The German Customs Museum: A Story of Criminal Failure
A visit to the former Kornhausbrücke customs office is a bittersweet encounter with the history of ingenuity and failure. Many of the 40,000 exhibits found their way into the evidence room and from there into the display cases of the museum after attentive customs officers had tracked them down in cleverly devised hiding places. Cocaine in hollowed out hazelnuts, untaxed cigarettes in leather footballs, diamonds in matchboxes. The criminal imagination knows no bounds. The implementation alone brought many down; for example, alcohol hidden in canned peas was discovered because the smugglers had messed up the spelling on the fake labels.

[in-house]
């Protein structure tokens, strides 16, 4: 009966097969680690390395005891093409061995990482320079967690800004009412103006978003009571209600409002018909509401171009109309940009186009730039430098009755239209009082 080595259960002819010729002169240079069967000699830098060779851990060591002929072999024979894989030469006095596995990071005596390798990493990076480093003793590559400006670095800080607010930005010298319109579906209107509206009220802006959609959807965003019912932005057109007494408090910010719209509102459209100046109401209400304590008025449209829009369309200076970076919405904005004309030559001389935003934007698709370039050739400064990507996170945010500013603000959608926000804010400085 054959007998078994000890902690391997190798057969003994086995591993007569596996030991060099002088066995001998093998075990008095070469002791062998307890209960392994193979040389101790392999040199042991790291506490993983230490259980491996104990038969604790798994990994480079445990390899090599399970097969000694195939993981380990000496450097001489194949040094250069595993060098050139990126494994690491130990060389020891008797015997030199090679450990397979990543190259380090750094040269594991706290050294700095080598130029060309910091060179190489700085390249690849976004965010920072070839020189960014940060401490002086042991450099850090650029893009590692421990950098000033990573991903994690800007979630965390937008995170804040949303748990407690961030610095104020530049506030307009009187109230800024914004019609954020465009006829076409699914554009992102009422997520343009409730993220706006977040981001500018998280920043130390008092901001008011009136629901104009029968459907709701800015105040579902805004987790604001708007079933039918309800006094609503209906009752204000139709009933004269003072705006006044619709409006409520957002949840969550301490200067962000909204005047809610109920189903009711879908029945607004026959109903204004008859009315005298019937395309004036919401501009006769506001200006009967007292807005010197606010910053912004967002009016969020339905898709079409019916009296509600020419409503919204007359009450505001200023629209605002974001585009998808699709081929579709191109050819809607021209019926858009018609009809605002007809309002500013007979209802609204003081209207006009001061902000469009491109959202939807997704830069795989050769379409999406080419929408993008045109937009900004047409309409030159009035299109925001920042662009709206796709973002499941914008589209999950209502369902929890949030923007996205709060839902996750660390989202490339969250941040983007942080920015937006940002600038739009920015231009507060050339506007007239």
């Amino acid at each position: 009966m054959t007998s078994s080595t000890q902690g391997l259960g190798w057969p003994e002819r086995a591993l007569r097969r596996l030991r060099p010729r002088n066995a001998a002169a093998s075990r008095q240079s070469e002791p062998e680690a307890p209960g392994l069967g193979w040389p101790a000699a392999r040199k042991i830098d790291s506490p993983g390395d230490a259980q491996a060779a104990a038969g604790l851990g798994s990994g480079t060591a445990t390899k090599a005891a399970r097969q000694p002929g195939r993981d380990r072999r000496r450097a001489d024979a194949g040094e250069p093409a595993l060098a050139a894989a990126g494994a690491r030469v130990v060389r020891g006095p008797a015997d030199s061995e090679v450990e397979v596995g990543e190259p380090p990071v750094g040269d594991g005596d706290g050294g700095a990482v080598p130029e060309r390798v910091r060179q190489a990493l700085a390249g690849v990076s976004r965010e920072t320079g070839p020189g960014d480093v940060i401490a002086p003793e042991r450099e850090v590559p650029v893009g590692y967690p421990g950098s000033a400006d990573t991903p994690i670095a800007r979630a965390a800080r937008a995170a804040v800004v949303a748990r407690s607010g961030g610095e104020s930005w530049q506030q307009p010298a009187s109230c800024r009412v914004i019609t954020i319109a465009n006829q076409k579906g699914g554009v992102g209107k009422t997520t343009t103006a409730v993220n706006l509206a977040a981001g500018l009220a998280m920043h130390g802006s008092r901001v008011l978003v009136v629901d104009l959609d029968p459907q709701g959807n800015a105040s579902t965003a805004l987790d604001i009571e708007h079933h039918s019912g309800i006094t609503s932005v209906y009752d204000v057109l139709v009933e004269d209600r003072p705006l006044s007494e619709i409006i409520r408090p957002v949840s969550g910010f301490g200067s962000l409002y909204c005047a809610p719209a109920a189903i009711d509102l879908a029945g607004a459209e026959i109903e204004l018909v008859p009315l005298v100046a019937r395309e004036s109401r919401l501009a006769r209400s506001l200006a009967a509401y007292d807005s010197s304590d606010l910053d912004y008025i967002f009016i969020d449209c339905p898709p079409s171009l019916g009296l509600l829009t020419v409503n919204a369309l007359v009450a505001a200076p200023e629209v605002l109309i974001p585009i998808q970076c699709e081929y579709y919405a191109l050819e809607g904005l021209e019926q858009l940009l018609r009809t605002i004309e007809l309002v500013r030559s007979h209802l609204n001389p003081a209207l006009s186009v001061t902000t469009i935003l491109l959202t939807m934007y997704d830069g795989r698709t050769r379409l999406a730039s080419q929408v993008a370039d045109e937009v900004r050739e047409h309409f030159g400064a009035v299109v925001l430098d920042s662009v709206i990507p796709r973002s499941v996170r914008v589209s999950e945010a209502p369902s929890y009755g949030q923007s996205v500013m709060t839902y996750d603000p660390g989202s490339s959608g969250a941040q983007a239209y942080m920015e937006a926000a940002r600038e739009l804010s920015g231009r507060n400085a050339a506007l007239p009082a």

In addition to the story of burst smuggling ideas, the museum shows the history of customs in a very entertaining way, starting with the apostle Matthew (known as the customs officer), from whose time one of the oldest exhibits dates: a Roman gatehouse receipt on a papyrus dating from 41 AD.
The journey continues on to the GDR customs officers, who at the time were mainly looking for Western cigarettes in addition to Western propaganda, to the trade in stolen antiques and rare exotic animals from all continents – the flip side of the world port, which was once symbolised by the builders of the Speicherstadt opposite the museum, on Kornhausbrücke, in the statues of colonial naval heroes: Christopher Columbus and Vasco da Gama on the city side, Ferdinand Magellan and James Cook, now destroyed, on the free port side.
Continued: St. Annen: A Link Between the Quarters